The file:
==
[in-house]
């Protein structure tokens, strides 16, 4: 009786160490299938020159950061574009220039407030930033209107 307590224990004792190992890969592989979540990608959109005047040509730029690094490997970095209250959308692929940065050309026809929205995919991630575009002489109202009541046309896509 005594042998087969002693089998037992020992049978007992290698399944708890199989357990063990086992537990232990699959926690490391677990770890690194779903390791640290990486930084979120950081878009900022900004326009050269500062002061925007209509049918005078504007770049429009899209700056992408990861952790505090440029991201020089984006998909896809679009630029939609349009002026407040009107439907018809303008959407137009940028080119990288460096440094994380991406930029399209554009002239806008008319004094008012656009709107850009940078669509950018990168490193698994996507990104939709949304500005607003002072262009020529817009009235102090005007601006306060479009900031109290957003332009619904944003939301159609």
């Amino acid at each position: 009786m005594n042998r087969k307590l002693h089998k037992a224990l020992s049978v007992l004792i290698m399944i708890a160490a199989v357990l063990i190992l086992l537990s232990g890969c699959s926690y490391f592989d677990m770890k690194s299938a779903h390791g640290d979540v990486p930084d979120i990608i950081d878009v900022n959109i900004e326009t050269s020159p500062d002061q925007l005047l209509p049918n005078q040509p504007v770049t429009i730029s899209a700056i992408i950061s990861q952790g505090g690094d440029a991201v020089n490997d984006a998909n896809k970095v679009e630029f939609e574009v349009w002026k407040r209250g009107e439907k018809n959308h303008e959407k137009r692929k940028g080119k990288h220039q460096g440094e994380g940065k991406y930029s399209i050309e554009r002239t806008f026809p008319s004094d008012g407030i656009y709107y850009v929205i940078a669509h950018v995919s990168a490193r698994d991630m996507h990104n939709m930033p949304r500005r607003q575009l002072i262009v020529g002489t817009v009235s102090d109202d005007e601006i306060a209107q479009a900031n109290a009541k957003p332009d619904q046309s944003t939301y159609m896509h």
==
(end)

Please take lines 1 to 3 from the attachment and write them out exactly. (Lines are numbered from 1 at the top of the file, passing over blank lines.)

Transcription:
[in-house]
């Protein structure tokens, strides 16, 4: 009786160490299938020159950061574009220039407030930033209107 307590224990004792190992890969592989979540990608959109005047040509730029690094490997970095209250959308692929940065050309026809929205995919991630575009002489109202009541046309896509 005594042998087969002693089998037992020992049978007992290698399944708890199989357990063990086992537990232990699959926690490391677990770890690194779903390791640290990486930084979120950081878009900022900004326009050269500062002061925007209509049918005078504007770049429009899209700056992408990861952790505090440029991201020089984006998909896809679009630029939609349009002026407040009107439907018809303008959407137009940028080119990288460096440094994380991406930029399209554009002239806008008319004094008012656009709107850009940078669509950018990168490193698994996507990104939709949304500005607003002072262009020529817009009235102090005007601006306060479009900031109290957003332009619904944003939301159609």
């Amino acid at each position: 009786m005594n042998r087969k307590l002693h089998k037992a224990l020992s049978v007992l004792i290698m399944i708890a160490a199989v357990l063990i190992l086992l537990s232990g890969c699959s926690y490391f592989d677990m770890k690194s299938a779903h390791g640290d979540v990486p930084d979120i990608i950081d878009v900022n959109i900004e326009t050269s020159p500062d002061q925007l005047l209509p049918n005078q040509p504007v770049t429009i730029s899209a700056i992408i950061s990861q952790g505090g690094d440029a991201v020089n490997d984006a998909n896809k970095v679009e630029f939609e574009v349009w002026k407040r209250g009107e439907k018809n959308h303008e959407k137009r692929k940028g080119k990288h220039q460096g440094e994380g940065k991406y930029s399209i050309e554009r002239t806008f026809p008319s004094d008012g407030i656009y709107y850009v929205i940078a669509h950018v995919s990168a490193r698994d991630m996507h990104n939709m930033p949304r500005r607003q575009l002072i262009v020529g002489t817009v009235s102090d109202d005007e601006i306060a209107q479009a900031n109290a009541k957003p332009d619904q046309s944003t939301y159609m896509h």